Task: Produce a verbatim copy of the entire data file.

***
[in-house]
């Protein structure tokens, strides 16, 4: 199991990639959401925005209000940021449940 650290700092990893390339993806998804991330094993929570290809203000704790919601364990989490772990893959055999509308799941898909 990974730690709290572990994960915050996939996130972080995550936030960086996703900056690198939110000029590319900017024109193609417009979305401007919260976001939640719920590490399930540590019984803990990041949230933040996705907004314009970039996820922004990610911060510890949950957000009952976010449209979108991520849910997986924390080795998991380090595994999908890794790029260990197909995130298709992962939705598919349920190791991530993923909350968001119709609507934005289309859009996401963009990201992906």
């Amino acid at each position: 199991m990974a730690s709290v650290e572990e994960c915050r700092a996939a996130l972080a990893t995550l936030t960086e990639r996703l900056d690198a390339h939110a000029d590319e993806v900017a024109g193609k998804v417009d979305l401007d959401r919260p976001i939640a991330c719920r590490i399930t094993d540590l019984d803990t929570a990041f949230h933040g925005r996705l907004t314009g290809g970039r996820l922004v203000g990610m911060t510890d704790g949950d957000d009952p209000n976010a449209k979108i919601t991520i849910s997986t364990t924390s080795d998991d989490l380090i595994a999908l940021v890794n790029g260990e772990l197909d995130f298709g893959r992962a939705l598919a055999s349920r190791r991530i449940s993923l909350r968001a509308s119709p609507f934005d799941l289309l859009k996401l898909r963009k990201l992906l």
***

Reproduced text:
[in-house]
């Protein structure tokens, strides 16, 4: 199991990639959401925005209000940021449940 650290700092990893390339993806998804991330094993929570290809203000704790919601364990989490772990893959055999509308799941898909 990974730690709290572990994960915050996939996130972080995550936030960086996703900056690198939110000029590319900017024109193609417009979305401007919260976001939640719920590490399930540590019984803990990041949230933040996705907004314009970039996820922004990610911060510890949950957000009952976010449209979108991520849910997986924390080795998991380090595994999908890794790029260990197909995130298709992962939705598919349920190791991530993923909350968001119709609507934005289309859009996401963009990201992906």
């Amino acid at each position: 199991m990974a730690s709290v650290e572990e994960c915050r700092a996939a996130l972080a990893t995550l936030t960086e990639r996703l900056d690198a390339h939110a000029d590319e993806v900017a024109g193609k998804v417009d979305l401007d959401r919260p976001i939640a991330c719920r590490i399930t094993d540590l019984d803990t929570a990041f949230h933040g925005r996705l907004t314009g290809g970039r996820l922004v203000g990610m911060t510890d704790g949950d957000d009952p209000n976010a449209k979108i919601t991520i849910s997986t364990t924390s080795d998991d989490l380090i595994a999908l940021v890794n790029g260990e772990l197909d995130f298709g893959r992962a939705l598919a055999s349920r190791r991530i449940s993923l909350r968001a509308s119709p609507f934005d799941l289309l859009k996401l898909r963009k990201l992906l």